MANILA - PhilHealth president and CEO Ricardo Morales said Tuesday he focused on improving the agency's information system to upgrade the agency's "inadequate" anti-fraud mechanism.
PhilHealth board member Alejandro Cabading earlier said Morales and other high-ranking officials approved the purchase of overpriced equipment and software.
Morales said the agency's whistleblower policy was "weak and inadequate" for an organization that deals with tens of thousands of claims daily.
"The IS (information system) would have provided a net that would have significantly reduced fraud in PhilHealth. Ang problema po sa IS maliit po ang budget. That is the main reason it has failed," he said during the Senate's investigation into alleged corruption in the agency.
(The problem with the IS is it has a small budget.)
"Marami pong fraud na nangyayari sa PhilHealth. Ang estimate nga ho is about 7.5 percent ng total benefit payments ang nawawala sa fraud... Inadequate ho ang anti-fraud mechanism ng PhilHealth for the size of its operations."
(There are many fraud being done in PhilHealth. We estimate about 7.5 percent of total benefit payments is lost to fraud... PhilHealth's anti-fraud mechanism is inadequate for the size of its operations.)
PhilHealth senior vice president and chief information officer Jovita Aragona said the agency complies with the standard process of making IT strategic plans laid down by the Department of Information and Communications Technology (DICT).
Her department, however, encountered a "chicken and egg" problem during the budget proposal, Aragona said.
The board of directors required the approval of the DICT before it would endorse an amendment to the expenditure plan, but the DICT said it needs the endorsement of the board before approving the amendments, Aragona said.
"Yung flagrantly inserted daw, hindi naman po yun totoo and hindi approved ng DICT. Eh yung proseso nga, ipapa-approve namin, but we’re seeking the approval of the board," she told senators.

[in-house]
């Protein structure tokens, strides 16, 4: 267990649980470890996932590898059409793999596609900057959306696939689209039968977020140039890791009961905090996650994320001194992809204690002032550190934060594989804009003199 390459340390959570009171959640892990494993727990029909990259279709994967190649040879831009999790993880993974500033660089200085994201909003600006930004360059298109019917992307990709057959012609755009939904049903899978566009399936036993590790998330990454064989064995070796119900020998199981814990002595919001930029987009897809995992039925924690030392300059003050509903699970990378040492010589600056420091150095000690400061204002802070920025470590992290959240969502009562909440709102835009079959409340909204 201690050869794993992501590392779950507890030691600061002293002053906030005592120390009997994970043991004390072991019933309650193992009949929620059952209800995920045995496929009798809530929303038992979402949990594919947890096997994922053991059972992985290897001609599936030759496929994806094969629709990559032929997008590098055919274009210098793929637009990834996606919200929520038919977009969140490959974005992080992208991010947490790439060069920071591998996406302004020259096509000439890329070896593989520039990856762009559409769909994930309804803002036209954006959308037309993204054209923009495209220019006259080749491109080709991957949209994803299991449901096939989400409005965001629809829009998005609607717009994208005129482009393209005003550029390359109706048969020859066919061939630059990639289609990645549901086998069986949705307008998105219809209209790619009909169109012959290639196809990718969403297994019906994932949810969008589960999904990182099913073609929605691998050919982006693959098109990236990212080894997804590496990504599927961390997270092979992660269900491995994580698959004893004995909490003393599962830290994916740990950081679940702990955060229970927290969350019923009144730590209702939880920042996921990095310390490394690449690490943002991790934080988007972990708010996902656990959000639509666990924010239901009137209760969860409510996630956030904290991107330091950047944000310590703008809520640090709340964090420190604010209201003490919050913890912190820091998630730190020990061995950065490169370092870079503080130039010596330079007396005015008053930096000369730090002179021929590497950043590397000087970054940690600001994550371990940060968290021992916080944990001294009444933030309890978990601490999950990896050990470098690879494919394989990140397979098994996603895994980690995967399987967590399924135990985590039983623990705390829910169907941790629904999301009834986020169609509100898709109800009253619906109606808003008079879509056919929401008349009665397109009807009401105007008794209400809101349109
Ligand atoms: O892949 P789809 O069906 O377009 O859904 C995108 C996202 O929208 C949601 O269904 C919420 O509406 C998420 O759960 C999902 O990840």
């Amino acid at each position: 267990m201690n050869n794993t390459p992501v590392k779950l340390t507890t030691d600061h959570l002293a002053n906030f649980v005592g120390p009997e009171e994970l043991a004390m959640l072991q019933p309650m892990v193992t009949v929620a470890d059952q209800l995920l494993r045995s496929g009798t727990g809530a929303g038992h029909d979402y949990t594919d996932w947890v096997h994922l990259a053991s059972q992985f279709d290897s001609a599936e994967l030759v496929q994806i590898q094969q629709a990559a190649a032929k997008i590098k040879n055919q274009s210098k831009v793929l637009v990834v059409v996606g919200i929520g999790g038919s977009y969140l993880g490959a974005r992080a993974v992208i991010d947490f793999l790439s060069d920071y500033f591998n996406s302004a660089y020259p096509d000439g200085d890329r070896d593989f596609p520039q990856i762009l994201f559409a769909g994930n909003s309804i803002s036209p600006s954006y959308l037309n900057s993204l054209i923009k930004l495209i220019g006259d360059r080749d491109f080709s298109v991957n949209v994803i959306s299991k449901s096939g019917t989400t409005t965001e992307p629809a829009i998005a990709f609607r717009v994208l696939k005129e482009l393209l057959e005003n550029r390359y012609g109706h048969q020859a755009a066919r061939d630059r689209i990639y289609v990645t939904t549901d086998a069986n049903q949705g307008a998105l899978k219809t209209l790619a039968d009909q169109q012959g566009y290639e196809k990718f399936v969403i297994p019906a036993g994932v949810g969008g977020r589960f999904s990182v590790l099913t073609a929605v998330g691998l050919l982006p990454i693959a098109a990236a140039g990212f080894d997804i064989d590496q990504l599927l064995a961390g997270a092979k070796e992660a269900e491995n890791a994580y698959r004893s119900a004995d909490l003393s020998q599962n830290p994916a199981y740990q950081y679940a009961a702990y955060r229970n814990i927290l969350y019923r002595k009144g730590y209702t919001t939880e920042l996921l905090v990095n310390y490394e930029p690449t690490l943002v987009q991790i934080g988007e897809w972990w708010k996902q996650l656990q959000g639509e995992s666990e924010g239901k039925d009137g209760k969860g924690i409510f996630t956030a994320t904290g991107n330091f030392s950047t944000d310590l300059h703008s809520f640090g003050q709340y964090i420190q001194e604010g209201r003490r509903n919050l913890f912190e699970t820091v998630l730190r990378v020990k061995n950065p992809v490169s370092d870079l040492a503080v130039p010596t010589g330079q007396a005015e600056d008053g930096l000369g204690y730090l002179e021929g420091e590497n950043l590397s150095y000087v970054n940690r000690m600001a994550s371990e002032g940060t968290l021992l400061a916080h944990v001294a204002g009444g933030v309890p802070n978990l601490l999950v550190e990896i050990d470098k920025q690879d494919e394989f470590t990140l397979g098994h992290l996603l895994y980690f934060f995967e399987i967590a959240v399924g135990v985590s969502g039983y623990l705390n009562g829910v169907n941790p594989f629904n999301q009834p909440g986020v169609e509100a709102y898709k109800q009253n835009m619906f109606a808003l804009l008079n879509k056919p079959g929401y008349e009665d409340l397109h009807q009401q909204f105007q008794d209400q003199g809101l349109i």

(The claim that we flagrantly inserted items and that it was not approved by DICT is not true because we're seeking the approval of the board.)
The issue may only be resolved when the department "satisfactorily" responds to the results of the internal audit, according to Dr. Susan Mercado, expert panel member of PhilHealth's board of directors.
"They gave us a budget that was not scrutinized. We really could not in conscience give it a go-signal," she said.
Sen. Risa Hontiveros, meantime, said the issues could have been addressed with the "enforcement of the existing internal and external control mechanism within PhilHealth."
"Wag naman nating gawin taunang tradisyun ng Senado, wag naman sanang kailanganin na magimbestiga sa PhilHealth tuwing buwan ng Agosto," she said, referring to last year's Senate probe into dialysis centers' fraudulent claims to the state insurance agency.
(Let's not make this a Senate tradition that every August senators investigate PhilHealth.)
Hontiveros proposed the creation of a price negotiation board for a big project such as a "robust, integrated, and harmonized data management system" of PhilHealth.
"Bilang isang author ng Universal Healthcare Law, kinikilala ko po ang papel ng PhilHealth para sa tagumpay ng universal healthcare. Bahagi ng pagkilalang iyan ay malaking expectation na gawin ng PhilHealth ang kaniyang responsibilidad at protektahan ang pondo para sa kalusugan ng pangkalahatan," she said.
(As an author of the Universal Healthcare Law, I recognize PhilHealth's role in its success. Part of this recognition is a huge expectation for PhilHealth to do its responsibility and protect public health funds.)